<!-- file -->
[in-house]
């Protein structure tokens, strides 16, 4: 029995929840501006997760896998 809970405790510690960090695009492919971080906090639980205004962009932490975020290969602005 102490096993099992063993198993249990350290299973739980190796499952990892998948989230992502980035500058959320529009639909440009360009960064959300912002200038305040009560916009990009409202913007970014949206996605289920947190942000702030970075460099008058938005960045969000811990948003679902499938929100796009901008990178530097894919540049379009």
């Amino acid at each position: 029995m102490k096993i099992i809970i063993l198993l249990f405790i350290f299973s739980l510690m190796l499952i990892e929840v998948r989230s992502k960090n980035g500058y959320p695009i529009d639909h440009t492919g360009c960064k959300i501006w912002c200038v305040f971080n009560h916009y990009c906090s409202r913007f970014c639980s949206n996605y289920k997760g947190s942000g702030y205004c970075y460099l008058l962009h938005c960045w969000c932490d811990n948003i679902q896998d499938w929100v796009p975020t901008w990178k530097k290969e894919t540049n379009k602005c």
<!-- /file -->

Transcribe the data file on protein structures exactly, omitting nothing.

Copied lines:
[in-house]
């Protein structure tokens, strides 16, 4: 029995929840501006997760896998 809970405790510690960090695009492919971080906090639980205004962009932490975020290969602005 102490096993099992063993198993249990350290299973739980190796499952990892998948989230992502980035500058959320529009639909440009360009960064959300912002200038305040009560916009990009409202913007970014949206996605289920947190942000702030970075460099008058938005960045969000811990948003679902499938929100796009901008990178530097894919540049379009």
């Amino acid at each position: 029995m102490k096993i099992i809970i063993l198993l249990f405790i350290f299973s739980l510690m190796l499952i990892e929840v998948r989230s992502k960090n980035g500058y959320p695009i529009d639909h440009t492919g360009c960064k959300i501006w912002c200038v305040f971080n009560h916009y990009c906090s409202r913007f970014c639980s949206n996605y289920k997760g947190s942000g702030y205004c970075y460099l008058l962009h938005c960045w969000c932490d811990n948003i679902q896998d499938w929100v796009p975020t901008w990178k530097k290969e894919t540049n379009k602005c």